Inside Maximum Security is an excellent four-part YouTube series by Channel NewsAsia about the lives of a group of prisoners from Cluster B1 of Changi Prison Complex. Each has been incarcerated multiple times for various crimes, so they’ve spent plenty of time behind bars.
I was very surprised that the prisoners had agreed to reveal their identities on camera. It was bold of them to do so. Not everyone is sympathetic or empathetic towards offenders; the “second prison” after one is released from prison - the social stigma that ex-offenders will have to endure for the rest of their lives - is real. They have volunteered to have a harsh spotlight cast on them, placing fully on display their offences and mistakes, and I commend them for it.
I was also surprised that the Singapore Prison Service (SPS) had agreed to a news outlet showing so much of the prison complex and its inner workings to the public, both from the prisoners’ and the wardens’ points of view. I guess times have changed and the SPS is going for a hearts-and-minds campaign now, aiming to show that they seek not just to ensure sentences are meted out, but that they are meted out fairly and humanely, with rehabilitation as part of the equation.
The series took care to flesh out each of the five characters, revealing his flaws, struggles, and hopes for the future. Over time, I found myself rooting for them. They might have offended three, four, five times, but that does not make them less deserving of things like love, good fortune, or another opportunity to contribute to their families and society. Who are we to judge them or take the moral high ground? Through their presentation, I hope the public will realise that ex-offenders are human too, and worthy of rehabilitation.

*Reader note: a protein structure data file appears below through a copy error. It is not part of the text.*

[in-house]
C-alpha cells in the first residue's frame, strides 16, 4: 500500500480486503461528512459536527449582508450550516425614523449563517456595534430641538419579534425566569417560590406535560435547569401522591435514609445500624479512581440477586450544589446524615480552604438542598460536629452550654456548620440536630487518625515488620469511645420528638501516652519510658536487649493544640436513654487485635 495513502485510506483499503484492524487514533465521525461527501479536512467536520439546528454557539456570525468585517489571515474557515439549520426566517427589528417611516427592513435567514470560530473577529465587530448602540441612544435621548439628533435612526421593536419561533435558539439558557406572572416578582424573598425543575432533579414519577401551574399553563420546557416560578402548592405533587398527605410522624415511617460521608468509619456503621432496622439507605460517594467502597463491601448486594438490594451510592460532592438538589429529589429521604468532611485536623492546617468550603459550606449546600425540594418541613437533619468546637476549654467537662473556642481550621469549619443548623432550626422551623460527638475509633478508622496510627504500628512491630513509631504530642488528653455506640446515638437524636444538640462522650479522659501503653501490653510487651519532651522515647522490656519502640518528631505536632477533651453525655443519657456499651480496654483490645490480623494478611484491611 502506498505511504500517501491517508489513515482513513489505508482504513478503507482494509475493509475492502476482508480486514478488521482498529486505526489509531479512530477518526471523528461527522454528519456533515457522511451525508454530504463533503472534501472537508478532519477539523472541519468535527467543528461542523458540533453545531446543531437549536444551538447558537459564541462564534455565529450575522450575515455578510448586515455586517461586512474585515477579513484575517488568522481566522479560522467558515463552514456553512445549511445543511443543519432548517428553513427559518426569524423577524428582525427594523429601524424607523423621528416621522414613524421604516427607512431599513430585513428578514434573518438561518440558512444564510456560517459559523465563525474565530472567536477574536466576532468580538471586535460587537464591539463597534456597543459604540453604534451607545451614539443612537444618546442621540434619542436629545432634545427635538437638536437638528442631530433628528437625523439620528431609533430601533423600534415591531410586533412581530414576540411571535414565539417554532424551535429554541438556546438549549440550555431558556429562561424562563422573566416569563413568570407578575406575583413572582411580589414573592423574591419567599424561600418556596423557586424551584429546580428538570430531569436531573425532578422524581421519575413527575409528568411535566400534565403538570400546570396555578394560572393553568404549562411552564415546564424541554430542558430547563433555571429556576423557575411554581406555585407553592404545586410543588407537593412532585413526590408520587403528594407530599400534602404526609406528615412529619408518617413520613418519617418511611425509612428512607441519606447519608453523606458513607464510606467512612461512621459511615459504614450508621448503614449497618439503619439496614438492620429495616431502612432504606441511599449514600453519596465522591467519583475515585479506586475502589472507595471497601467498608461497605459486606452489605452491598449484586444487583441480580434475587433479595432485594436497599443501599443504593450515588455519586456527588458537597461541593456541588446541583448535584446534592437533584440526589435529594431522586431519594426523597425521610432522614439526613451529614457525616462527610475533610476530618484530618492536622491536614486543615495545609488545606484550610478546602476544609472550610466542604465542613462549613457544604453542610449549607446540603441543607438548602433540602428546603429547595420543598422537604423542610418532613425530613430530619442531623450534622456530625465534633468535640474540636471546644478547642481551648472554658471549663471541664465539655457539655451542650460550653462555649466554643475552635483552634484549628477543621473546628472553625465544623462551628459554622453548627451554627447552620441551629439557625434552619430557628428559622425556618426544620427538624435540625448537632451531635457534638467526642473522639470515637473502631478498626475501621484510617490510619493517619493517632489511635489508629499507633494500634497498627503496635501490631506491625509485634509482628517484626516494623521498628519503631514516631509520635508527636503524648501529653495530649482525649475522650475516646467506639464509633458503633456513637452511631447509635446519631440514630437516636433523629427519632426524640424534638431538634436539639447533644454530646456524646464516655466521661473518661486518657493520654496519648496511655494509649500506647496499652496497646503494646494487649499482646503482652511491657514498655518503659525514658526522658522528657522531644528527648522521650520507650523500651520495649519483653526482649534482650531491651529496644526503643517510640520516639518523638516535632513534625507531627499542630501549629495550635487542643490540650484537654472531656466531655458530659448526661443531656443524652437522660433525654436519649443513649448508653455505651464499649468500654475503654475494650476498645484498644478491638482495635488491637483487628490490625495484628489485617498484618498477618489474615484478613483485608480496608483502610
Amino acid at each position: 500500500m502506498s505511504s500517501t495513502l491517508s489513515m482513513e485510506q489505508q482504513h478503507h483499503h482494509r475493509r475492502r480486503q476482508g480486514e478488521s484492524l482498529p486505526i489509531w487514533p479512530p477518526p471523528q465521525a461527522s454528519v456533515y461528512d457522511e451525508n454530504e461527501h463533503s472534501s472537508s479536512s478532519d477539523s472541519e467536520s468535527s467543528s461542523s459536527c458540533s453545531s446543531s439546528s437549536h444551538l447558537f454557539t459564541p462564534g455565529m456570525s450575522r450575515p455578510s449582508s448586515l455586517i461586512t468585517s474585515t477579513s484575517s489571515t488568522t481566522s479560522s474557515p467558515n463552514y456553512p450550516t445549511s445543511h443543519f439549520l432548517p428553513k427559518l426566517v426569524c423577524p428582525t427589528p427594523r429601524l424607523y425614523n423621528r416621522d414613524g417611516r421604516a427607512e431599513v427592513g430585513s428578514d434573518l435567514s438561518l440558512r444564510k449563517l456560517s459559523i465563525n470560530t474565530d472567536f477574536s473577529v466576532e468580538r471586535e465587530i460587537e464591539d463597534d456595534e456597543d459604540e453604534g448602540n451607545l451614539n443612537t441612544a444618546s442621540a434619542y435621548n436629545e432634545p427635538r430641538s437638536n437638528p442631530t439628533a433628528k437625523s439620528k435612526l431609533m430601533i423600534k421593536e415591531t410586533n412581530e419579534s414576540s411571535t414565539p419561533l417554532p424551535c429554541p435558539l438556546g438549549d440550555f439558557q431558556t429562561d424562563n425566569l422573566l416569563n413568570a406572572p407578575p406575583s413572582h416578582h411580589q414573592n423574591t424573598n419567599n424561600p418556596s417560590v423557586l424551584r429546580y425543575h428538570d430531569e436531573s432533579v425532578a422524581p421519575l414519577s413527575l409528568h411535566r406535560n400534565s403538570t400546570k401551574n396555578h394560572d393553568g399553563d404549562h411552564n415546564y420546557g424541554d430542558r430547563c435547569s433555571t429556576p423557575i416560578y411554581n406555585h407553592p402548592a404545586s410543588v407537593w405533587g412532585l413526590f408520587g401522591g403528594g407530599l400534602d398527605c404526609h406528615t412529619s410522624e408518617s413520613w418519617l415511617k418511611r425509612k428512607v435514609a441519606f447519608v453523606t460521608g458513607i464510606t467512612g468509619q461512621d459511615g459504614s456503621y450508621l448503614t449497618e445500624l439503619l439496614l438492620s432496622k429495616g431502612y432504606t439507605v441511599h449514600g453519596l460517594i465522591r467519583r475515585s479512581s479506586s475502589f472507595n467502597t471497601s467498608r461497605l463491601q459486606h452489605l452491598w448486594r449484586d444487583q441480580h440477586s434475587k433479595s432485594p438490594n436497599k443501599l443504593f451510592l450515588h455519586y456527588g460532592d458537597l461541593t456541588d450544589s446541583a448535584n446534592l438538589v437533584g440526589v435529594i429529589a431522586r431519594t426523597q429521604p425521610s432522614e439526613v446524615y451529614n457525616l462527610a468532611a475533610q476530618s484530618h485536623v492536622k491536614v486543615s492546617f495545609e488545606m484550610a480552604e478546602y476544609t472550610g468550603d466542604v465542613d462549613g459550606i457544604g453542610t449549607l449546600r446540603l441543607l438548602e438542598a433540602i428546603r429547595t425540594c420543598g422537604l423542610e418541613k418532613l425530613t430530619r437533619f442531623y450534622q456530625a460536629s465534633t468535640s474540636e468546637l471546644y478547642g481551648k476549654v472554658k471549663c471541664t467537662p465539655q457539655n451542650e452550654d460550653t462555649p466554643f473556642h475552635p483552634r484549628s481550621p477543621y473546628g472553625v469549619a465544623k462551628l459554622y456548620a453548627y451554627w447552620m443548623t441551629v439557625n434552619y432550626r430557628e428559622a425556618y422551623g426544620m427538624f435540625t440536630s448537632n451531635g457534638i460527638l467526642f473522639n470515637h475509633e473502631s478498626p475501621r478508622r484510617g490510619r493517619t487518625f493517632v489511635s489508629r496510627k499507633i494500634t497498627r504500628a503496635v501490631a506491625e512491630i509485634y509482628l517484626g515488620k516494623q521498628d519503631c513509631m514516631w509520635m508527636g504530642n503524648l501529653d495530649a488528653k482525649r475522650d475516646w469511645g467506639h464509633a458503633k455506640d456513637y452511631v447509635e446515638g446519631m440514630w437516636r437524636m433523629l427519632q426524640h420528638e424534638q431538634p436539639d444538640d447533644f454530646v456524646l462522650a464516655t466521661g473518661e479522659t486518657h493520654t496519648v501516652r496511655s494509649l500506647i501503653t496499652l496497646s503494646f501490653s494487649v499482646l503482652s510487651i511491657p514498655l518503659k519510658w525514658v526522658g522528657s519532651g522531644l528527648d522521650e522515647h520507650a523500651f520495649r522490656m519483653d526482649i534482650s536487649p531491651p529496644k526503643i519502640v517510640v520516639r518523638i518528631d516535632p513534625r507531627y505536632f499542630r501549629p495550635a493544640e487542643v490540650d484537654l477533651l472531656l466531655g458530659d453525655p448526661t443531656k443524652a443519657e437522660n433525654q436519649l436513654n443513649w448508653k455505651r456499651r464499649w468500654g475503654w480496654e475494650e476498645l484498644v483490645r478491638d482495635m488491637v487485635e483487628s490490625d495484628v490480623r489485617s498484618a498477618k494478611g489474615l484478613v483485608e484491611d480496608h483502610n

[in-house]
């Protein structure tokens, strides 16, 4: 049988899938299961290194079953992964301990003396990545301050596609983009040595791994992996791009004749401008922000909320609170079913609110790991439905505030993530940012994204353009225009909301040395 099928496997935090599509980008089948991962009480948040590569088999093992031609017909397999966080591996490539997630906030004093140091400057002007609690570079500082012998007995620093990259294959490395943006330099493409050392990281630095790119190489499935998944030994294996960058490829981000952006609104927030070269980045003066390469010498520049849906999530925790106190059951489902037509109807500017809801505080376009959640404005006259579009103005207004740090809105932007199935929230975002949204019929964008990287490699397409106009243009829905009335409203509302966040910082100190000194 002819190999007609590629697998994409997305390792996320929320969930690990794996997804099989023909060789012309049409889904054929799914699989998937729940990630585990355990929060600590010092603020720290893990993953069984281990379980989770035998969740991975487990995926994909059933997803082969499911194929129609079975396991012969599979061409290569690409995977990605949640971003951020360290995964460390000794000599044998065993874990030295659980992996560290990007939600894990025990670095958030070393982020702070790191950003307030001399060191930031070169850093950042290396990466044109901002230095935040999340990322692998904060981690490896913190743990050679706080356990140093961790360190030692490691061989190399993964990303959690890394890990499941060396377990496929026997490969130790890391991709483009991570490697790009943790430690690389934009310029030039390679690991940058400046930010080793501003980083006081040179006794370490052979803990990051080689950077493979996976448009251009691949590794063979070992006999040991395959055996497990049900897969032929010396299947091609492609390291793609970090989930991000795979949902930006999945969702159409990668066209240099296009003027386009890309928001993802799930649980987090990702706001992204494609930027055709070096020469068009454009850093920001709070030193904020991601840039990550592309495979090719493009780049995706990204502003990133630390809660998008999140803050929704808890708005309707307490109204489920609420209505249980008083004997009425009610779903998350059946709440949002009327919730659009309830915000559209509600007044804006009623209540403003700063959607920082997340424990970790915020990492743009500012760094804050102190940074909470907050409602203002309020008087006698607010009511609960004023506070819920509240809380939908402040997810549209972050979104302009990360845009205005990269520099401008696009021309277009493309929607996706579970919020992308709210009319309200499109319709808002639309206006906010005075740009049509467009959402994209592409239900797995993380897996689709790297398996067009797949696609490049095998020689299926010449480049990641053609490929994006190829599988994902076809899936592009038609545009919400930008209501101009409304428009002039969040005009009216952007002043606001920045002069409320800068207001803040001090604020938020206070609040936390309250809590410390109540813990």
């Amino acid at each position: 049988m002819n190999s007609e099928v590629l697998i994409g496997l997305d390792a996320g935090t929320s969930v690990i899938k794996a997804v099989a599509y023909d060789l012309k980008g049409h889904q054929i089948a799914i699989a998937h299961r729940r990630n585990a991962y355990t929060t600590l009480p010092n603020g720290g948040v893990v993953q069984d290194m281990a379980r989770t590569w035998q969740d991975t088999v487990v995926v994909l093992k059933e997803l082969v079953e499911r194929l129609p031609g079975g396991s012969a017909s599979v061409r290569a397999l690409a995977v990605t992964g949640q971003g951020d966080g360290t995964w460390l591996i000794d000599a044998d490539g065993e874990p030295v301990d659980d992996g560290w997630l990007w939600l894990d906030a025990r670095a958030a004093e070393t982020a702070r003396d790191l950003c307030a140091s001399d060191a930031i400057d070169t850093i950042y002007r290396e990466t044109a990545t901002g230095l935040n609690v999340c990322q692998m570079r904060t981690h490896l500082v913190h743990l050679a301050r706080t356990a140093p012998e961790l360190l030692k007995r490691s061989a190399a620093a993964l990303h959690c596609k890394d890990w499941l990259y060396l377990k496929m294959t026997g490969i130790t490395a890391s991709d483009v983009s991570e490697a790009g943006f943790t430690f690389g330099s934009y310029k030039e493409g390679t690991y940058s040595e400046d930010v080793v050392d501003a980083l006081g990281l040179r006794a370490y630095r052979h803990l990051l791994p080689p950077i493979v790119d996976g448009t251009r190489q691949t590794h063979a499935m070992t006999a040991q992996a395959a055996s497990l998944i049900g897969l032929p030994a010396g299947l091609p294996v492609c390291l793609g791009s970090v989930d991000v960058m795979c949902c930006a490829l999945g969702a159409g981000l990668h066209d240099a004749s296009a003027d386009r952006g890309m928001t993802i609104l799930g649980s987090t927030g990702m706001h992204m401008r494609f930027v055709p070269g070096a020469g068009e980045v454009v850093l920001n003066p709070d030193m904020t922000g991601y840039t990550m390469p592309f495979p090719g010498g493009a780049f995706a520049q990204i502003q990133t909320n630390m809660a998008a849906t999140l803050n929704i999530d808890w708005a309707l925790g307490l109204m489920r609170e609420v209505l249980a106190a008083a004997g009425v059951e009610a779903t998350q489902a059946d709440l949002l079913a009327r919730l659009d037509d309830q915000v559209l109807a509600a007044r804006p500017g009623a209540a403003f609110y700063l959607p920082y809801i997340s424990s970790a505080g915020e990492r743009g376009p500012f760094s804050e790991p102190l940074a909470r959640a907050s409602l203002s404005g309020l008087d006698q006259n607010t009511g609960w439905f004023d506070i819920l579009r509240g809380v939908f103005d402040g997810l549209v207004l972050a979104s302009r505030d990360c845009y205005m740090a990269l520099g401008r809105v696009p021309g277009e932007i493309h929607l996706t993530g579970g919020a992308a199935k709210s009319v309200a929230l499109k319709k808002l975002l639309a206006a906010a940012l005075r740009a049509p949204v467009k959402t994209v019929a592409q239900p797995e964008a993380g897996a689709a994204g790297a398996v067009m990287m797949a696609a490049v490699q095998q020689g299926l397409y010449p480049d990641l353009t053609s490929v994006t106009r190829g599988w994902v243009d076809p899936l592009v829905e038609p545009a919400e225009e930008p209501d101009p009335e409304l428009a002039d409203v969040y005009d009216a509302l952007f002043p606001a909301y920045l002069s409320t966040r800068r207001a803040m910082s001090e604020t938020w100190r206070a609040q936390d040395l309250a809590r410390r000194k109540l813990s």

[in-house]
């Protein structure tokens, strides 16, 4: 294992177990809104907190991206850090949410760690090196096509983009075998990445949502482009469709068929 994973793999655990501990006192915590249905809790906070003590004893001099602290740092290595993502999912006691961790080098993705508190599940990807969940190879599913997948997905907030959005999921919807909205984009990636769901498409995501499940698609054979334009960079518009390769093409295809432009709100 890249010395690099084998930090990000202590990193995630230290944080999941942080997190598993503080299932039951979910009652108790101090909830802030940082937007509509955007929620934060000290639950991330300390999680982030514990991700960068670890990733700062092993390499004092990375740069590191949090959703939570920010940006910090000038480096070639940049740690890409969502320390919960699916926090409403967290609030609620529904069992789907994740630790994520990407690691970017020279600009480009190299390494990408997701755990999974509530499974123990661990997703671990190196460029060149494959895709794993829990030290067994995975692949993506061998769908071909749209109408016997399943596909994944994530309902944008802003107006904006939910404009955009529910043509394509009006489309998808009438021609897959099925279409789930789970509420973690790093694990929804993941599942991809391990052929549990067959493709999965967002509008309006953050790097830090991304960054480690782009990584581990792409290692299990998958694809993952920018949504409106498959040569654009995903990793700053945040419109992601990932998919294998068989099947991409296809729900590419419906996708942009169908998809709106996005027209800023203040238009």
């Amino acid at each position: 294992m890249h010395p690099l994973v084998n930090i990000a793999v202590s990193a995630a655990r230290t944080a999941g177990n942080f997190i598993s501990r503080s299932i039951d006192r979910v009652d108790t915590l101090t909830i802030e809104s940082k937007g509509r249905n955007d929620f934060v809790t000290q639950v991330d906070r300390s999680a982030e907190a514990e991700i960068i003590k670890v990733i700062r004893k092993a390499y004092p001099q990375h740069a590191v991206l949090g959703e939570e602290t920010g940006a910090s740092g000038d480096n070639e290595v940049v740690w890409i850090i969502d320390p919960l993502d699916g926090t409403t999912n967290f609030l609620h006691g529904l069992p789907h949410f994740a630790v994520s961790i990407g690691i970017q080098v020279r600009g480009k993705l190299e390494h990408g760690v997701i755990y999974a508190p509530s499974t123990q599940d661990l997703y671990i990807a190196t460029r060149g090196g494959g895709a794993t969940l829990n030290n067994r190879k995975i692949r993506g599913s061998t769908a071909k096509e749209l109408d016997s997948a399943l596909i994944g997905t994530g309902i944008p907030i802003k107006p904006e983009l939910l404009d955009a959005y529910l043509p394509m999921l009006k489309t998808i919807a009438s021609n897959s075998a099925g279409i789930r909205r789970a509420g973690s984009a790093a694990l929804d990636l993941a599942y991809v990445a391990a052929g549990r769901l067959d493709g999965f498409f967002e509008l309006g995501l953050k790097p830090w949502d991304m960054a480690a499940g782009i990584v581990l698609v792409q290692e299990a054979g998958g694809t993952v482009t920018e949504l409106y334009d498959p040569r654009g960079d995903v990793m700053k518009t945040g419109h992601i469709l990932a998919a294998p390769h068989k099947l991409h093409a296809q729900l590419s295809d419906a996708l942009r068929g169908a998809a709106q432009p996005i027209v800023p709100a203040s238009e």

The documentary also devoted airtime to showing how the prison functions, and the daily life of a prisoner. These really brought me back to the 365 days I spent behind bars, all those years ago. Nothing much has changed. The spartan cell, the bland food, the repetitiveness of the daily routine; the tight restrictions on freedom which are designed to punish, not physically, but mentally; the little things only fellow prisoners know best, such as how to make glue out of rice, and all the creative ways which prisoners try to get around prison rules; most of all, the daily inner turmoil a prisoner experiences - the joy of getting a letter from a loved one or eating a snack one has earned from prison labour, the despair of realising what one has lost by being incarcerated, the regret of making an irreversible mistake, the fear of facing the world outside upon release… the emotional roller coaster starts from Day 1 and the ride doesn’t end until one walks through the gates to the main road outside - freedom.
I strongly recommend this documentary series to anyone who has at least a shred of humanity. Great job CNA.